With so much free live music going on in Santander, you must be really good if you want people to shell out for the tickets. Well when I first saw the poster advertising The Buttshakers, I instantly knew that I have to see them. A band with a name like that simply has to be good. “Good, old fashioned THE”, in words of Jimmy Rabbitte. Even so, I did look them up on YouTube (yes!!! I knew it!!!) before heading to El Almacén de Little Bobby to buy my own ticket. In advance. I am that organised.

The band were organised too. They even started on time. OK quarter an hour late, but who would seriously expect the show to begin at 20:30? Ridiculous. And what an absolutely fabulous, ground-breaking, butt-shaking show it was. All way down from Lyon, France, The Buttshakers delivered 110% of the promised “hot, wet and raw” rhythm and blues and soul. Their frontwoman is a beautiful, charismatic and super-energetic Ciara Thompson from St. Louis, Missouri. She started to dance the minute she entered the room, lost her shoes on the second song, and by the end of the concert even made some santanderinos to shake their butts. (Not me though. I was lucky to find a good seat and spent all my time sitting there, probably open-mouthed.) At one point, she sang from the bar top. Imagine what she could do in Andalucia! And what a voice she has. Yes, THE voice. The voice soul should be sung with. They also had shown off their jazzy side playing a couple of instrumentals while Ciara was dancing away. I was especially impressed by duelling trombone (Guilhem Parguel) and baritone sax (Jérôme Bartolome). It’s a real stuff, man, I am telling you. Catch them live if you can.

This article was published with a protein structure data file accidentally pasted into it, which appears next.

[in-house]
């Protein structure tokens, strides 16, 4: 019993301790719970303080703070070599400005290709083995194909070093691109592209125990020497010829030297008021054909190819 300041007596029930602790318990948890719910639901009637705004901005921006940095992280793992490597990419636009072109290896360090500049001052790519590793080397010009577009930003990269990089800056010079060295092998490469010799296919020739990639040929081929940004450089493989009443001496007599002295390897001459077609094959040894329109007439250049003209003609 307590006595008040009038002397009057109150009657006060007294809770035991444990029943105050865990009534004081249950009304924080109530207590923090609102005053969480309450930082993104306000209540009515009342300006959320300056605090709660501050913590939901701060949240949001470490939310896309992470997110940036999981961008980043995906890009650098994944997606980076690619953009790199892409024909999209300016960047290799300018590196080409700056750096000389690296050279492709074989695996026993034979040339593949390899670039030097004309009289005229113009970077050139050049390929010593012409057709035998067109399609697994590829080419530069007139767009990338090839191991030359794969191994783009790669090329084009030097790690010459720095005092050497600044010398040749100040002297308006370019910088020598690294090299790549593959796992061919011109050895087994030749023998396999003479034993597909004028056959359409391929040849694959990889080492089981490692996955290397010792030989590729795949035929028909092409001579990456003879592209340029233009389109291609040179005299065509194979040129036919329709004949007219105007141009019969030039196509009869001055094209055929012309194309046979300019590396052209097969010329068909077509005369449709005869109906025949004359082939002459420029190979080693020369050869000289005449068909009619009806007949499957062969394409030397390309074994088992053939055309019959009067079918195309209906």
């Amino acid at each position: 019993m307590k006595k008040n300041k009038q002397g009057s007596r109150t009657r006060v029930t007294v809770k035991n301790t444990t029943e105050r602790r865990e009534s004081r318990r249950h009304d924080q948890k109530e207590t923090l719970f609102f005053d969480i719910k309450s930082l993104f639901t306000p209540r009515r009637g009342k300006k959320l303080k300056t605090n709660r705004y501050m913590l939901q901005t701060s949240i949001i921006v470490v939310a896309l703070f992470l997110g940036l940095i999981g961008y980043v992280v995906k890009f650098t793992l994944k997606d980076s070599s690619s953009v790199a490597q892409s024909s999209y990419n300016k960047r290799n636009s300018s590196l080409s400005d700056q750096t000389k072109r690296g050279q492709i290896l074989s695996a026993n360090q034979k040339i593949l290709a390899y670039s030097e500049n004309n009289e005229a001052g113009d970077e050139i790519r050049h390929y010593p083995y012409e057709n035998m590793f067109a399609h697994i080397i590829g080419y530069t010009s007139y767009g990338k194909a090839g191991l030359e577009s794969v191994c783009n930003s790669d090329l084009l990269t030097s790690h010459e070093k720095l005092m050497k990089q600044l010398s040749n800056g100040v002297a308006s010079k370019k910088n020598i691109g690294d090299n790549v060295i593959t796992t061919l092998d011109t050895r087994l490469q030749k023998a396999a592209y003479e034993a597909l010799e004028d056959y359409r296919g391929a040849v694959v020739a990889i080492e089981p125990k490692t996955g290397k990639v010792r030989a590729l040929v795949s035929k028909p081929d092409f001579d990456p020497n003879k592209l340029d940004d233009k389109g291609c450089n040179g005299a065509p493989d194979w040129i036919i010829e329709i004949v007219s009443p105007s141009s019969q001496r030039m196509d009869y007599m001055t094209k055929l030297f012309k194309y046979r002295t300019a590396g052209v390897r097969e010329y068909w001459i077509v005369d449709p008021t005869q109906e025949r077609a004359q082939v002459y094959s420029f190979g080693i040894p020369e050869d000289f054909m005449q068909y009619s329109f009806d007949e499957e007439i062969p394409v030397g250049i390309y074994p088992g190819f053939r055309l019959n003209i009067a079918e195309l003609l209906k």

Next month, The Buttshakers tour take Germany.

Friday, 21 November 2014

Chambao live @ Escenario Santander

Last Sunday I discovered, quite by chance, that Chambao were to play in Escenario Santander on Thursday 20 November. I just had to be there.

I bought the ticket online, but getting to the place turned out to be not as trivial. Their website does not tell you how to. There’s no bus that goes directly to Escenario. I was told that #6, #7 and #20 move in that general direction. I took the first bus that came my way, #20. The bus driver did not know where Escenario was, however a fellow passenger promised to show me the way. She did and, when I thanked her, insisted on dos besitos. I say.

I arrived there quarter to nine and was surprised to see a crowd outside. In contrast to what was printed on the ticket, the concert did not start at 21:00. They only opened the doors at that time. The venue itself uncannily reminded me of Cambridge Junction 1: dark interior, similarly-sized standing space (no seats, that is), overpriced beer, a small stall with (overpriced) merchandise... At 21:30 they started to screen the advertisements of forthcoming events in Escenario. Man it was boring, especially for the third time. At 22:00, the projector was switched off, to the enthusiastic applause, but nothing happened. At 22:05 the upbeat Balkan-ish music began to play through the PA, but there was no sign of the band. The public, densely-packed by now, started to clap and whistle. Myself included. I mean, Paco de Lucía used to be late but not that late. At 22:18, La Mari was on stage to a rock-star greeting, and this organisational disaster did not matter anymore.